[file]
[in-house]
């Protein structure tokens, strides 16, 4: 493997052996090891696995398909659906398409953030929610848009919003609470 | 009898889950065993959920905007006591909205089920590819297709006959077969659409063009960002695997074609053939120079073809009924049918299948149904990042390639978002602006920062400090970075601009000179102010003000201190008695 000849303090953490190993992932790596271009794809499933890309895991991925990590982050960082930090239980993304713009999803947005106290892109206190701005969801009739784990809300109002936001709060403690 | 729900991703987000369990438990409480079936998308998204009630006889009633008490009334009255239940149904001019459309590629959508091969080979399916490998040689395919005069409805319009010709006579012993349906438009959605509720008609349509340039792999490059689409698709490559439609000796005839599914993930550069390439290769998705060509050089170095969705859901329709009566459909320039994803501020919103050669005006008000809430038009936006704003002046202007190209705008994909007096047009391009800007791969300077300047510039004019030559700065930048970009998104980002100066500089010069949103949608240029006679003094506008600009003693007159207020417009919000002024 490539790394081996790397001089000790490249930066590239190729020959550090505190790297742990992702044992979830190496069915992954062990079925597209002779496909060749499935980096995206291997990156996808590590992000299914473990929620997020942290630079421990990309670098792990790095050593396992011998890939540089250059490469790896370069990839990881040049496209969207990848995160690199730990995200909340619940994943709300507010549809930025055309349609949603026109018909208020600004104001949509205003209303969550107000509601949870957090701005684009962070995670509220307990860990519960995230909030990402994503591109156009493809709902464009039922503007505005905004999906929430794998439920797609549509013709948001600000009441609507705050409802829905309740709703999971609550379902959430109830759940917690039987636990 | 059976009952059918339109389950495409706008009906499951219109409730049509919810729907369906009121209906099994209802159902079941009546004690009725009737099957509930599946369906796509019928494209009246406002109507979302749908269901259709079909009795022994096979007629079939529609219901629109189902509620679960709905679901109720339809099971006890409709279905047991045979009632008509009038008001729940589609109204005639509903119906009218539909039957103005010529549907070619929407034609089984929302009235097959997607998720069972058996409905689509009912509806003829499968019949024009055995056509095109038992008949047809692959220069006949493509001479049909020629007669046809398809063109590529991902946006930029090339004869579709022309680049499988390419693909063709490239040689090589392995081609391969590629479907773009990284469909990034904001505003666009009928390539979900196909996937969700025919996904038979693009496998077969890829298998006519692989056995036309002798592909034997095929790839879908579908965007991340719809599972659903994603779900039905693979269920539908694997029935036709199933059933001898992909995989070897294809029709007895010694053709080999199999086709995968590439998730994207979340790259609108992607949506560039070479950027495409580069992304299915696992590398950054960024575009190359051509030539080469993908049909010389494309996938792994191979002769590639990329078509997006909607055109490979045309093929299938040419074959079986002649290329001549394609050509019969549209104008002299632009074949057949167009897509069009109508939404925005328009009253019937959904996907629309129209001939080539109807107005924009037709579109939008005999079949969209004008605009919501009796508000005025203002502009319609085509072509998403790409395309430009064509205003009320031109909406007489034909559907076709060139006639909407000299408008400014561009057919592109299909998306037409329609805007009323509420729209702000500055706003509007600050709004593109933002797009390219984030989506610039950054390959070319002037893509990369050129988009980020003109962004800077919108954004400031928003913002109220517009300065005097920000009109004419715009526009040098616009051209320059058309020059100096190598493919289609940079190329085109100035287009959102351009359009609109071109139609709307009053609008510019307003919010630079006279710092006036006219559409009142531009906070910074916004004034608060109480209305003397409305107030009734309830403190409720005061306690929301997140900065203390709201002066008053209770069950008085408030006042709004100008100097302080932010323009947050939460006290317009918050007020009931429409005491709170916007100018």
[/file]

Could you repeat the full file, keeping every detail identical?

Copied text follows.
[in-house]
């Protein structure tokens, strides 16, 4: 493997052996090891696995398909659906398409953030929610848009919003609470 | 009898889950065993959920905007006591909205089920590819297709006959077969659409063009960002695997074609053939120079073809009924049918299948149904990042390639978002602006920062400090970075601009000179102010003000201190008695 000849303090953490190993992932790596271009794809499933890309895991991925990590982050960082930090239980993304713009999803947005106290892109206190701005969801009739784990809300109002936001709060403690 | 729900991703987000369990438990409480079936998308998204009630006889009633008490009334009255239940149904001019459309590629959508091969080979399916490998040689395919005069409805319009010709006579012993349906438009959605509720008609349509340039792999490059689409698709490559439609000796005839599914993930550069390439290769998705060509050089170095969705859901329709009566459909320039994803501020919103050669005006008000809430038009936006704003002046202007190209705008994909007096047009391009800007791969300077300047510039004019030559700065930048970009998104980002100066500089010069949103949608240029006679003094506008600009003693007159207020417009919000002024 490539790394081996790397001089000790490249930066590239190729020959550090505190790297742990992702044992979830190496069915992954062990079925597209002779496909060749499935980096995206291997990156996808590590992000299914473990929620997020942290630079421990990309670098792990790095050593396992011998890939540089250059490469790896370069990839990881040049496209969207990848995160690199730990995200909340619940994943709300507010549809930025055309349609949603026109018909208020600004104001949509205003209303969550107000509601949870957090701005684009962070995670509220307990860990519960995230909030990402994503591109156009493809709902464009039922503007505005905004999906929430794998439920797609549509013709948001600000009441609507705050409802829905309740709703999971609550379902959430109830759940917690039987636990 | 059976009952059918339109389950495409706008009906499951219109409730049509919810729907369906009121209906099994209802159902079941009546004690009725009737099957509930599946369906796509019928494209009246406002109507979302749908269901259709079909009795022994096979007629079939529609219901629109189902509620679960709905679901109720339809099971006890409709279905047991045979009632008509009038008001729940589609109204005639509903119906009218539909039957103005010529549907070619929407034609089984929302009235097959997607998720069972058996409905689509009912509806003829499968019949024009055995056509095109038992008949047809692959220069006949493509001479049909020629007669046809398809063109590529991902946006930029090339004869579709022309680049499988390419693909063709490239040689090589392995081609391969590629479907773009990284469909990034904001505003666009009928390539979900196909996937969700025919996904038979693009496998077969890829298998006519692989056995036309002798592909034997095929790839879908579908965007991340719809599972659903994603779900039905693979269920539908694997029935036709199933059933001898992909995989070897294809029709007895010694053709080999199999086709995968590439998730994207979340790259609108992607949506560039070479950027495409580069992304299915696992590398950054960024575009190359051509030539080469993908049909010389494309996938792994191979002769590639990329078509997006909607055109490979045309093929299938040419074959079986002649290329001549394609050509019969549209104008002299632009074949057949167009897509069009109508939404925005328009009253019937959904996907629309129209001939080539109807107005924009037709579109939008005999079949969209004008605009919501009796508000005025203002502009319609085509072509998403790409395309430009064509205003009320031109909406007489034909559907076709060139006639909407000299408008400014561009057919592109299909998306037409329609805007009323509420729209702000500055706003509007600050709004593109933002797009390219984030989506610039950054390959070319002037893509990369050129988009980020003109962004800077919108954004400031928003913002109220517009300065005097920000009109004419715009526009040098616009051209320059058309020059100096190598493919289609940079190329085109100035287009959102351009359009609109071109139609709307009053609008510019307003919010630079006279710092006036006219559409009142531009906070910074916004004034608060109480209305003397409305107030009734309830403190409720005061306690929301997140900065203390709201002066008053209770069950008085408030006042709004100008100097302080932010323009947050939460006290317009918050007020009931429409005491709170916007100018």